Welcome to part two of January’s update. This includes some free writing workshops, suggestions for finding more reader reviews for your upcoming book, and more.
On Tuesday, February 9, at 3pm, member Barbara Anne King (The California Immigrant) will be appearing at the Norwalk Library in a discussion on Zoom of her new novel, The Apple King, to be published February 3. The book is the second historical novel in her Monterey Bay Series, based on the Croatian immigrants who settled in California in the 1930s. Register to get a Zoom link by emailing Cynde Bloom Lahey, or call (203) 899-2780 ext. 15133.
The Connecticut Romance Writers Association (CTRWA) allows non-members to attend two meetings a year to see whether membership appeals to them. Meetings are held monthly, and each one has a guest presenter with topics of interest to writers. The next meeting, On February 13, will host bestselling thriller author Hallie Ephron, (Careful What you Wish For) giving a workshop on Writing Character-Driven Fiction. She’ll cover topics appropriate for any novelist: creating a character web, developing a character arc within the novel’s three-act structure, mining the gap between what’s visible and what’s hidden, developing a character arc within a scene, and the importance of back story in driving plot, and how to use it effectively. Email firstname.lastname@example.org if you’d like to attend.
Jane Cleland, writer of the Josie Prescott series of cozy mysteries, and also a writing teacher, is offering some free online workshops that could benefit any writer of fiction. Here are the details: February 20: Thematic Writing (How to use figurative imagery, atmosphere, and allegories to add richness and depth to your writing) and on March 13, The Perception Gap (How to use your characters’ views of the world to create compelling and twisty plots.)
Finding readers to review your book can be difficult, but I’ve come across three companies that may be able to help. If you can recommend others, please let us know in the comments.
Booksprout is a company founded in 2015 that helps increase your book reviews. Rather than signing up for numerous newsletters, checking multiple websites, and missing new releases by their favorite authors, readers can follow them in their app. It provides a single location with mobile notifications so that readers never miss a new book again! Authors need reviews on launch day in order to build trust quickly. With our ARC Management feature, they can reduce time spent delivering eBook files and following up with readers all while maximizing reviews. There’s a free version, and ones for $10 or $20 per month with more features.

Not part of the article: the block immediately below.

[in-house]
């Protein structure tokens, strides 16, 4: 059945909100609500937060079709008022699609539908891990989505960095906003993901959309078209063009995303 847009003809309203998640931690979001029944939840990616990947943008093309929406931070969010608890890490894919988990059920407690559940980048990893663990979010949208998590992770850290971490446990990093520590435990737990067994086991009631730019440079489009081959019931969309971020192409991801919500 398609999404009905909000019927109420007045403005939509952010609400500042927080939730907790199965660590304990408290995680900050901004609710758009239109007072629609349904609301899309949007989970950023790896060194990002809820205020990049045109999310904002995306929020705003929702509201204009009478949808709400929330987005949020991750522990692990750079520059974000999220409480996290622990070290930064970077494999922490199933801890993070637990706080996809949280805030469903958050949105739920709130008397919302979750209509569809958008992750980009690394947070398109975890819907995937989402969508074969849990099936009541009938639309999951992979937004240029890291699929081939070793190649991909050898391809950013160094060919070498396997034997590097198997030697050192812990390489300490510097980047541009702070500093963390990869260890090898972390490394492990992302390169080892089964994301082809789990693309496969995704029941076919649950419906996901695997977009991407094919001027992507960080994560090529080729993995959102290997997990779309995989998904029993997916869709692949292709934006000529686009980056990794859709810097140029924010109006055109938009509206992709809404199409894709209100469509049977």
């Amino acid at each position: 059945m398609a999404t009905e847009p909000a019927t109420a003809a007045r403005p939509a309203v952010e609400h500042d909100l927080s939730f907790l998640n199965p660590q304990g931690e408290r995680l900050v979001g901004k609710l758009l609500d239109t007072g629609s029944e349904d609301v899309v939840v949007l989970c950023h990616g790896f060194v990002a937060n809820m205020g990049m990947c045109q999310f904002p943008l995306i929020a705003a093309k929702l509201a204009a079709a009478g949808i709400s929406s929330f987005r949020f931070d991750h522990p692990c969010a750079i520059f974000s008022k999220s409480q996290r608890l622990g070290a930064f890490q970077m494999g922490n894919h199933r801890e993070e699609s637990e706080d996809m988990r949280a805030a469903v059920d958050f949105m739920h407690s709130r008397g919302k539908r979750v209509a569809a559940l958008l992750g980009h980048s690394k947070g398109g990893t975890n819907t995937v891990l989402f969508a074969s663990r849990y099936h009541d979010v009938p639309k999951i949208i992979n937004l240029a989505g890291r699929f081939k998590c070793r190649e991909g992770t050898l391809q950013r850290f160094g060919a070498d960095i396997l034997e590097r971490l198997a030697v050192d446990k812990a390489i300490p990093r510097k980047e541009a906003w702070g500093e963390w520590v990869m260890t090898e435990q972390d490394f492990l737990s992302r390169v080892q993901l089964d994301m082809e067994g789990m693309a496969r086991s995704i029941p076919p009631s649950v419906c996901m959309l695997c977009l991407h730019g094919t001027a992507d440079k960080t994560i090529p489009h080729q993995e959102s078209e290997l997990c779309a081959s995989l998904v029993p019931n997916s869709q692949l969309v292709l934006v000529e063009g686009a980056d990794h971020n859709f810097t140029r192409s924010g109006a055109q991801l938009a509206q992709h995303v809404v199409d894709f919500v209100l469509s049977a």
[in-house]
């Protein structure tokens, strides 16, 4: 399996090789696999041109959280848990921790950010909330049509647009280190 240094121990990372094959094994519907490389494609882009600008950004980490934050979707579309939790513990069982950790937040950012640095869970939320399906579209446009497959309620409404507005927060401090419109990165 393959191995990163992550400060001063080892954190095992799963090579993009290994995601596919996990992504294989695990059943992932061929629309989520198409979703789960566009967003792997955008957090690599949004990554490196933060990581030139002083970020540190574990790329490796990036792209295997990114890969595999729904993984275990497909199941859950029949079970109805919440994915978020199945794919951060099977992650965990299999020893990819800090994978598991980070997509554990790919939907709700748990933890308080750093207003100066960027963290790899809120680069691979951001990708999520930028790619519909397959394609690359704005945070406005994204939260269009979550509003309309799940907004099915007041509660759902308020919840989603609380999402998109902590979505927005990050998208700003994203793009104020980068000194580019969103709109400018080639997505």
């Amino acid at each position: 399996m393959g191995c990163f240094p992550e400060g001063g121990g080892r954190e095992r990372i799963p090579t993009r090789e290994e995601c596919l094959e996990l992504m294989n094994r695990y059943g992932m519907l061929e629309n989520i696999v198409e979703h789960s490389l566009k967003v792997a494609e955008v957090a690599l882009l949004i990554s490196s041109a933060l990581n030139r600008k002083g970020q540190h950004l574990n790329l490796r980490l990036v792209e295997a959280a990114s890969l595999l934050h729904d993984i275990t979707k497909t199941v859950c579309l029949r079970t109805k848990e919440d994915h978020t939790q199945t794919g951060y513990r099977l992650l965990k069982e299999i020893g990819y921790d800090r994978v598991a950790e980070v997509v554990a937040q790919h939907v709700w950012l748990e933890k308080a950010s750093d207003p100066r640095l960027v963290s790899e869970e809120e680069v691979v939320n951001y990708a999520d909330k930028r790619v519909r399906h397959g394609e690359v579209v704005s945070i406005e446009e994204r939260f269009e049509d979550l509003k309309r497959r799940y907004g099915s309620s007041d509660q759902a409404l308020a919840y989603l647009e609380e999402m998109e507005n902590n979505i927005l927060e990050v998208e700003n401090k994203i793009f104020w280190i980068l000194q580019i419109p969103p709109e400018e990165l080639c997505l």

Bookfunnel is a similar service, but also allows you to collect the email addresses of those who’ve downloaded the ARC (Advanced Reader Copy) of your book. Depending on your price point, there are other benefits too. Prices range from $2 to $20 per month, with a contract for a year.
Lastly, Story Origin provides the same services and is completely free because it’s in Beta (meaning they haven’t figured out all the wrinkles yet). It might be worth a try if your budget is tight, since you’ve nothing to lose, and they have a number of tutorials on the site to show you how to use it. Here’s a list of the opportunities they offer.
Published to death is a blog for writers that covers a multitude of subjects, including agents, self-publishing, and submissions. A recent post listed 49 places to submit to for the month of January. Because it’s late in the month, some of the deadlines have passed, but there are still plenty left. They cover all kinds of genres, so subscribe to keep up to date.
Lastly, in case you’re spending too much time on your phone and would like to break the habit, you could do worse than try Forest, an app that allows you to “grow” a virtual forest while you’re not on your phone. When you accumulate enough points, the people at Forest will plant a live tree for you.
So you can do the world a bit of good along with yourself. 🙂